Blood sugar. What does it mean? Does it conjure up visions of restrictive eating, diabetes medications, or insulin injections? Who needs to pay attention to it? In my opinion, everyone.
Anyone who has ever worked with me or attended one of my workshops, has heard me talk about this a lot. I strongly believe learning to manage our blood sugars can be the key towards managing our health and our weight.
Blood sugar is the measure of the amount of sugar in your blood. When we eat anything containing carbohydrates, our body recognizes those molecules as sugar. Recognizing that all fruits and vegetables are carbohydrates, as are crackers, breads and pastas just to name a few. It does not have to be something sweet to affect our blood sugars. How much they rise is dependent on what and how much of these carbohydrates we eat. You need the right balance of sugar in your blood to fuel your brain and muscles. Too much as well as too little can cause issues.
The thing is, blood sugars can fluctuate. A lot.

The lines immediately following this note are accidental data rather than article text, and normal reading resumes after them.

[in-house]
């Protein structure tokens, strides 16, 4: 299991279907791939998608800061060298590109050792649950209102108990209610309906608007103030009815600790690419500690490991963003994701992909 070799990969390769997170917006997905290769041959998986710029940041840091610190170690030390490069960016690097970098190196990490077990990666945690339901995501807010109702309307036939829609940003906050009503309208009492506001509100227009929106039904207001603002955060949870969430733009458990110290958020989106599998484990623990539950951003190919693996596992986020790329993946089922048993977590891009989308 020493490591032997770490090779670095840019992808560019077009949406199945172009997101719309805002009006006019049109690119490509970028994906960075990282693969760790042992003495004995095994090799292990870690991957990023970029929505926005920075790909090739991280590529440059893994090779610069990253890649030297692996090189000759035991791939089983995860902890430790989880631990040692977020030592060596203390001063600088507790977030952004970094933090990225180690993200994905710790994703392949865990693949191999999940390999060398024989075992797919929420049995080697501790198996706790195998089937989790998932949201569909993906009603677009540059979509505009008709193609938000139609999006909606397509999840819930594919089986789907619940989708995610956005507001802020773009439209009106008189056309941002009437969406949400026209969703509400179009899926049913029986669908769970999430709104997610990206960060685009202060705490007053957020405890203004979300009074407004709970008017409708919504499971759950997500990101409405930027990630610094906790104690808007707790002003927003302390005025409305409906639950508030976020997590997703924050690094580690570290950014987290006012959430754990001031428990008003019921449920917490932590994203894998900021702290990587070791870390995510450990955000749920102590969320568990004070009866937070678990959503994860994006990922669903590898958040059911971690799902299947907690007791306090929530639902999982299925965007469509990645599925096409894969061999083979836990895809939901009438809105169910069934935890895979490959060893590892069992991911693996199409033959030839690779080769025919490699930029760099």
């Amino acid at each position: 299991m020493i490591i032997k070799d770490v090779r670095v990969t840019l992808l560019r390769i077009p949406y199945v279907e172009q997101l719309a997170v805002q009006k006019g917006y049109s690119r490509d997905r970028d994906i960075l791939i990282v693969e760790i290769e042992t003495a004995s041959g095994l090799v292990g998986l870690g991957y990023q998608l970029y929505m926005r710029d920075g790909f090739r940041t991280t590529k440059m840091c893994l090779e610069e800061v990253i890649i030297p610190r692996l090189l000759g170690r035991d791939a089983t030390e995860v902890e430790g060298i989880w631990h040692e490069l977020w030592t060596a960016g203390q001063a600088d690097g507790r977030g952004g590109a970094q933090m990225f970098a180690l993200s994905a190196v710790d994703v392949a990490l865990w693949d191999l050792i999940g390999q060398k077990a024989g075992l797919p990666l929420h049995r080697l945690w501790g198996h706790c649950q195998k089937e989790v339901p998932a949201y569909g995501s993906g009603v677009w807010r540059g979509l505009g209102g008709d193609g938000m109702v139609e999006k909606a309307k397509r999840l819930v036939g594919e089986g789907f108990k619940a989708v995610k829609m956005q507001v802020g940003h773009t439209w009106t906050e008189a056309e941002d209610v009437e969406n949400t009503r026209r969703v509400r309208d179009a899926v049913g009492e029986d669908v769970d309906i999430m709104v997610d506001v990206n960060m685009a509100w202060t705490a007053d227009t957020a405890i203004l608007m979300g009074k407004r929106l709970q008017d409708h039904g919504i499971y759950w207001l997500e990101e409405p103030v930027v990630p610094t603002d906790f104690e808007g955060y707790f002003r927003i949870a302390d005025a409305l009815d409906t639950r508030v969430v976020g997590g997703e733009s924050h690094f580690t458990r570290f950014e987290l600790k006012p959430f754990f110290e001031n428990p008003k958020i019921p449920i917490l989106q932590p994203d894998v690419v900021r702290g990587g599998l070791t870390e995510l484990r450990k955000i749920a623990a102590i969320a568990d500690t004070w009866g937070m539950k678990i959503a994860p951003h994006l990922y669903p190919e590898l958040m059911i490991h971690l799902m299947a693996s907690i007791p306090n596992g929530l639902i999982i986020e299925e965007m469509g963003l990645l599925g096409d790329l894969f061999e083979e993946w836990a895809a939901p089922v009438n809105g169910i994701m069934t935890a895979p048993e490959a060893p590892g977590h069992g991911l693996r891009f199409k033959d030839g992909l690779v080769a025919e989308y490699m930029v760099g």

This fluctuation is the natural balance between things that increase it; and things that decrease it. When carbs are ingested, they are broken down into simple sugars. This is an important thing to remember when planning our meals. All carbohydrates are broken down into simple sugars. What that means is from a cellular and blood sugar perspective, your body doesn’t know the difference between a piece of bread and a chocolate bar. Its all broken down into sugar molecules. When you eat food with sugars or starches (“carbs”), your digestive system absorbs the sugar into your blood. To regulate the levels of sugars in your blood, the pancreas secretes insulin. Insulin allows excess sugar to get it out of your bloodstream and into your muscle cells and other tissues for energy. Eating a diet that consists of regular consumption of processed foods and refined carbohydrates will take your blood sugars on a roller coaster ride. You will spike the sugars up, followed by a dramatic fall, cravings for sugars, and the cycle starts all over again. Not only that but the excess insulin in your system triggers your body to store fat!!